Advanced EUV Imaging*

Michael D. Shumway
(Professor Jeffrey Bokor)
(DARPA) MDA972-97-1-0010 and (SRC) 96-LC-460

Extreme ultraviolet (EUV) projection lithography is a proposed next-generation lithography technique for manufacturing integrated circuits at high volumes. It is targeted to print critical dimensions of 70 nm and below with a large depth of focus. An EUV microstepper using a 10x Schwarzschild objective is currently in use through modifications of an EUV PS/PDI station (phase-shifting/point diffraction interferometer). This EUV interferometer is located at the Advanced Light Source undulator beamline 12.0.1 (Lawrence Berkeley National Laboratory).

To evaluate resist materials for EUV lithography, it is necessary to expose test patterns with very high spatial resolution (less than 50 nm lines and spaces). Currently, there are a limited number of imaging systems that can achieve this fine feature printing at EUV wavelengths. By developing this synchrotron-based imager using the 10x reduction Schwarzschild optics system, the limits of test resists can be examined. One method to print these fine features is to double the spatial frequency of the object grating.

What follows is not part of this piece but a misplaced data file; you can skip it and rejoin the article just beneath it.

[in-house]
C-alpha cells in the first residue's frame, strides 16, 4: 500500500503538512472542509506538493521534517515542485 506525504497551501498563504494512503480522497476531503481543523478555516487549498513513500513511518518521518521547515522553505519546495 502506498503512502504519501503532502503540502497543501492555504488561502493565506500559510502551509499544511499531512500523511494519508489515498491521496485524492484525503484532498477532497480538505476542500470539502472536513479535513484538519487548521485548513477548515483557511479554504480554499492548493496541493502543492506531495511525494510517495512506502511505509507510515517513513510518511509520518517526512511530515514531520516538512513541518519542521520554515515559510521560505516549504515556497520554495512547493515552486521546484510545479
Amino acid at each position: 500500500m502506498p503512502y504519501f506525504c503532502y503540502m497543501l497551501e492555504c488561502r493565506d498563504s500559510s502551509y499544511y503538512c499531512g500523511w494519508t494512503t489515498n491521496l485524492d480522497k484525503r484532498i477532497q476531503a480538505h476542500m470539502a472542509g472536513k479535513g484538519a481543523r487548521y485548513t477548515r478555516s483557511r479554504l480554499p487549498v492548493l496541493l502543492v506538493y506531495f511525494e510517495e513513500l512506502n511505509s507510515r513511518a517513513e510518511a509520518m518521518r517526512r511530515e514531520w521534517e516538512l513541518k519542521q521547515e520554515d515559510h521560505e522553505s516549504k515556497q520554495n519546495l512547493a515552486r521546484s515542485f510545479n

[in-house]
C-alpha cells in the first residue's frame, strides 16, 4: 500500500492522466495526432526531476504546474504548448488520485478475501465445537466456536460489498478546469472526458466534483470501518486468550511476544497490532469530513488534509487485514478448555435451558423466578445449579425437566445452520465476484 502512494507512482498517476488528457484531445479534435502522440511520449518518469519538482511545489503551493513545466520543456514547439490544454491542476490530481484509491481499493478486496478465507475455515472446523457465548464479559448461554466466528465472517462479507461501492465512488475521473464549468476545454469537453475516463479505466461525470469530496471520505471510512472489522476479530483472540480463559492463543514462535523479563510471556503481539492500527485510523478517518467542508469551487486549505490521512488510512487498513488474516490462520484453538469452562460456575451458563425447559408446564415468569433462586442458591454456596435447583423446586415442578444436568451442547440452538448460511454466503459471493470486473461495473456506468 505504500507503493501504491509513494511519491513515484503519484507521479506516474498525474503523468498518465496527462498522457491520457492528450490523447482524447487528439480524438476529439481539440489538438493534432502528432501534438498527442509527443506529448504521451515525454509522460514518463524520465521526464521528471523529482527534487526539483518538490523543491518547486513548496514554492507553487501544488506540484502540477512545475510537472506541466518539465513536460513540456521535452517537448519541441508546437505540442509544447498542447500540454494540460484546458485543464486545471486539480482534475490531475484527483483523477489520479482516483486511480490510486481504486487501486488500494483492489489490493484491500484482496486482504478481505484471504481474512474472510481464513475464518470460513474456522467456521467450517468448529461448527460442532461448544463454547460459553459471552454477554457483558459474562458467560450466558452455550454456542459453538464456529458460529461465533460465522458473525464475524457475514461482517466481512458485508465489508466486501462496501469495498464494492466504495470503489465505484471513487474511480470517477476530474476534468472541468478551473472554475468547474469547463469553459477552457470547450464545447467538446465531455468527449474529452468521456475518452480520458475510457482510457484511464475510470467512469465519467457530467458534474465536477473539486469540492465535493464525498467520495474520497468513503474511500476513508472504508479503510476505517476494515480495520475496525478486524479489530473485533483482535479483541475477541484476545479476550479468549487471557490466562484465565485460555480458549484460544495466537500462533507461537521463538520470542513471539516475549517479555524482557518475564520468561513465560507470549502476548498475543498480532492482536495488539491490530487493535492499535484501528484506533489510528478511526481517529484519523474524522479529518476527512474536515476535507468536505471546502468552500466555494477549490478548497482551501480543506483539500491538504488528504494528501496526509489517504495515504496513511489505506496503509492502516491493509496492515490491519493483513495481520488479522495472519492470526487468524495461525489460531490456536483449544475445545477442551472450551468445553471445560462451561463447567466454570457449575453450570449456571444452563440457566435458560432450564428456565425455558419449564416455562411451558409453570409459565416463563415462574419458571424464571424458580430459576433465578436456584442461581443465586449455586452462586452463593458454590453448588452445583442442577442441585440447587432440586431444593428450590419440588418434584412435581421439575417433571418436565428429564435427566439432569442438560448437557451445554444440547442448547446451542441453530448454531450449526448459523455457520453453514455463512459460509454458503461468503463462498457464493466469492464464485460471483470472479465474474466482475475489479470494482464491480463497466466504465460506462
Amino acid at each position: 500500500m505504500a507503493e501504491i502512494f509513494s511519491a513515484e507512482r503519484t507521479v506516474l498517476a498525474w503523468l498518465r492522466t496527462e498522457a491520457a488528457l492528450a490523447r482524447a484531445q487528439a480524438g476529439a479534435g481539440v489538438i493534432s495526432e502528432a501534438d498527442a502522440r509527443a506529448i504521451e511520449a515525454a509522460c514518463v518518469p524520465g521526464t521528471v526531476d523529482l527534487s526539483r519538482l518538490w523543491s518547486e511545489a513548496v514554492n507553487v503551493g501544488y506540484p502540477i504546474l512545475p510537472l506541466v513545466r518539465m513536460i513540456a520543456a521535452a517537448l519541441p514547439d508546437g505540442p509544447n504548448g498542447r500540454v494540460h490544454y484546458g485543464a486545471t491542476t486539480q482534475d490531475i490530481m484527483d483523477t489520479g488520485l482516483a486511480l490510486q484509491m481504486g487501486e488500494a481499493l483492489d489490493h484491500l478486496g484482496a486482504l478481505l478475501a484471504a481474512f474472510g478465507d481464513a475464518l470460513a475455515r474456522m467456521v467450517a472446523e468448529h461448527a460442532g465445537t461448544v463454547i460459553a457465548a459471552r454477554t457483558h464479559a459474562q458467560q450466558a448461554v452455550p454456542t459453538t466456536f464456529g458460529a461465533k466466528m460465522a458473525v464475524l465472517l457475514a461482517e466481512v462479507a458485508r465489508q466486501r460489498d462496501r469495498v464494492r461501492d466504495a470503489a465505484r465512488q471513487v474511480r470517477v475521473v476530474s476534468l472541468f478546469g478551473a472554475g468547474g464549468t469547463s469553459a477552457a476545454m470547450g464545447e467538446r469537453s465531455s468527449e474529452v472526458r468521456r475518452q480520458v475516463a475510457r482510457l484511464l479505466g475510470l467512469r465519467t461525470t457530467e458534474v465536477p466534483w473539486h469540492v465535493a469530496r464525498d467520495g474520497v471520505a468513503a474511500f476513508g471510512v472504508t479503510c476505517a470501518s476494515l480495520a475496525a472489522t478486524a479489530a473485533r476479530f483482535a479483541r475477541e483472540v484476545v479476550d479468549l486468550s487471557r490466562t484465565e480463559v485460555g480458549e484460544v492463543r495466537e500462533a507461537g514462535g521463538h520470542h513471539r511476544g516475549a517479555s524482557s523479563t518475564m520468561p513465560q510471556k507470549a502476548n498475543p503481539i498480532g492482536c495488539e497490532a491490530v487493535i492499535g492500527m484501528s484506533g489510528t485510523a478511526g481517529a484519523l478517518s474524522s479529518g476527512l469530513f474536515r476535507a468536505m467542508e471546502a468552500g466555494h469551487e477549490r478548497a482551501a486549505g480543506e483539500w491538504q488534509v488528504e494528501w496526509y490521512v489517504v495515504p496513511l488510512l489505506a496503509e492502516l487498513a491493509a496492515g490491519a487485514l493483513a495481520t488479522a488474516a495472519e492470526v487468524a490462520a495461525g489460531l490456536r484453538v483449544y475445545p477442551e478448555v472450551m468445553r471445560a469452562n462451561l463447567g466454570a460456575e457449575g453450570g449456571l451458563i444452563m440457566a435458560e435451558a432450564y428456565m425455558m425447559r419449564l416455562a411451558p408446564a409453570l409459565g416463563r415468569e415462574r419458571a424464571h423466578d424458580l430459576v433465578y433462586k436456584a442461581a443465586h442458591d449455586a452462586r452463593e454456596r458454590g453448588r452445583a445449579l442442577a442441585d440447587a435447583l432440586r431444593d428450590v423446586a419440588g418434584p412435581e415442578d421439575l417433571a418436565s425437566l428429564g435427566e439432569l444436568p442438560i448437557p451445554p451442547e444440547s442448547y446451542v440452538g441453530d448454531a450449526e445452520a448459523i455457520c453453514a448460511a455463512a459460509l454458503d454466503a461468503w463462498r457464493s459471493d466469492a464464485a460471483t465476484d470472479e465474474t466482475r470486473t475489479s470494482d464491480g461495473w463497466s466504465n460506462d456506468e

Placing a grating in the path of the coherent EUV source will create diffracted orders at angles determined by the pitch of the grating. By eliminating the DC term and recombining only the +1 and -1 orders, spatial frequency doubling at the image plane can be achieved with high contrast. The combination of the frequency doubling and the optical system creates a 20x reduction of the object grating pitch. Thus far, we have successfully used this technique to print equal line and space patterns with line widths as small as 30 nm. Line edge roughness measurements have been done on our 50 nm dense lines/space pattern with a three sigma rms value of 4 nm. The printing of even smaller features is currently under investigation. Simulations show that by using the fully extended NA, the system can achieve line widths as small as 12 nm. Using a suitably designed mask, spatially separate grating objects with differing pitch can be simultaneously imaged in a single exposure. A technique to print multiple contrasts during a single exposure is also being developed. These configurations will be of great use in evaluating the ultimate performance and extendibility of resist materials for EUV lithography.


More information (http://www.cs.berkeley.edu/projects/bokorgroup) or

Send mail to the author : (shumway@eecs.berkeley.edu)


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